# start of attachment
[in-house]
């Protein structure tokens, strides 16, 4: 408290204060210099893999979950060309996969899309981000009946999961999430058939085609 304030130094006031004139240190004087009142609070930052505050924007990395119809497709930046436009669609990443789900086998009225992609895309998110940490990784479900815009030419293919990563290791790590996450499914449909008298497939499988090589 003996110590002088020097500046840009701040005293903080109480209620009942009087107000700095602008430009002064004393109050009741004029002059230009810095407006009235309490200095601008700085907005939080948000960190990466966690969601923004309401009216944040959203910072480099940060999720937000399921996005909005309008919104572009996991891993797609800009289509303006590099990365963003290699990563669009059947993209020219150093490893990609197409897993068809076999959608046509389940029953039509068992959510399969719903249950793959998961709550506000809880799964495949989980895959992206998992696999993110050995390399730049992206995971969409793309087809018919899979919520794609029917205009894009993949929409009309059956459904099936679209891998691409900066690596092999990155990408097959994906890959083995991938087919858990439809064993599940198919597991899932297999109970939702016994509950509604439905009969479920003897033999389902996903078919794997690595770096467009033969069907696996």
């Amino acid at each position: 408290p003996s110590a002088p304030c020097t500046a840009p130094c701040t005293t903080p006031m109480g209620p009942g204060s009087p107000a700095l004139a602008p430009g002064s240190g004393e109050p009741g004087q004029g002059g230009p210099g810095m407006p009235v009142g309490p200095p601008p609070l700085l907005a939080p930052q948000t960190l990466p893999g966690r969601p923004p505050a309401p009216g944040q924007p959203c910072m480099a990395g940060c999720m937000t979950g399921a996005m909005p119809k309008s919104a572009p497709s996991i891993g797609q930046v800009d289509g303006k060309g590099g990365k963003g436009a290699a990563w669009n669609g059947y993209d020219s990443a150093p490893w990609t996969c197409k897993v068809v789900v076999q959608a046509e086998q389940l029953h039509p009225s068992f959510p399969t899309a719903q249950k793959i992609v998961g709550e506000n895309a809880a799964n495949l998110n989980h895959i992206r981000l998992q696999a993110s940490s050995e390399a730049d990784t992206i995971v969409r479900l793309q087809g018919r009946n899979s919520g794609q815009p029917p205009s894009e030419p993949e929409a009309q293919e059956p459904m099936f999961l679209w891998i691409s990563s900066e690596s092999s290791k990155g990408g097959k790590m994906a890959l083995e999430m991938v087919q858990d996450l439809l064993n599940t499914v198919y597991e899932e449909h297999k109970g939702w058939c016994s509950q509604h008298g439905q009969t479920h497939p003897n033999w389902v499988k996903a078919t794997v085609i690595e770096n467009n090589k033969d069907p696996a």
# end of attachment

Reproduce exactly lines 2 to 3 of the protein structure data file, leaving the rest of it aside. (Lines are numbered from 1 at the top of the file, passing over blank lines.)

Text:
């Protein structure tokens, strides 16, 4: 408290204060210099893999979950060309996969899309981000009946999961999430058939085609 304030130094006031004139240190004087009142609070930052505050924007990395119809497709930046436009669609990443789900086998009225992609895309998110940490990784479900815009030419293919990563290791790590996450499914449909008298497939499988090589 003996110590002088020097500046840009701040005293903080109480209620009942009087107000700095602008430009002064004393109050009741004029002059230009810095407006009235309490200095601008700085907005939080948000960190990466966690969601923004309401009216944040959203910072480099940060999720937000399921996005909005309008919104572009996991891993797609800009289509303006590099990365963003290699990563669009059947993209020219150093490893990609197409897993068809076999959608046509389940029953039509068992959510399969719903249950793959998961709550506000809880799964495949989980895959992206998992696999993110050995390399730049992206995971969409793309087809018919899979919520794609029917205009894009993949929409009309059956459904099936679209891998691409900066690596092999990155990408097959994906890959083995991938087919858990439809064993599940198919597991899932297999109970939702016994509950509604439905009969479920003897033999389902996903078919794997690595770096467009033969069907696996």
């Amino acid at each position: 408290p003996s110590a002088p304030c020097t500046a840009p130094c701040t005293t903080p006031m109480g209620p009942g204060s009087p107000a700095l004139a602008p430009g002064s240190g004393e109050p009741g004087q004029g002059g230009p210099g810095m407006p009235v009142g309490p200095p601008p609070l700085l907005a939080p930052q948000t960190l990466p893999g966690r969601p923004p505050a309401p009216g944040q924007p959203c910072m480099a990395g940060c999720m937000t979950g399921a996005m909005p119809k309008s919104a572009p497709s996991i891993g797609q930046v800009d289509g303006k060309g590099g990365k963003g436009a290699a990563w669009n669609g059947y993209d020219s990443a150093p490893w990609t996969c197409k897993v068809v789900v076999q959608a046509e086998q389940l029953h039509p009225s068992f959510p399969t899309a719903q249950k793959i992609v998961g709550e506000n895309a809880a799964n495949l998110n989980h895959i992206r981000l998992q696999a993110s940490s050995e390399a730049d990784t992206i995971v969409r479900l793309q087809g018919r009946n899979s919520g794609q815009p029917p205009s894009e030419p993949e929409a009309q293919e059956p459904m099936f999961l679209w891998i691409s990563s900066e690596s092999s290791k990155g990408g097959k790590m994906a890959l083995e999430m991938v087919q858990d996450l439809l064993n599940t499914v198919y597991e899932e449909h297999k109970g939702w058939c016994s509950q509604h008298g439905q009969t479920h497939p003897n033999w389902v499988k996903a078919t794997v085609i690595e770096n467009n090589k033969d069907p696996a």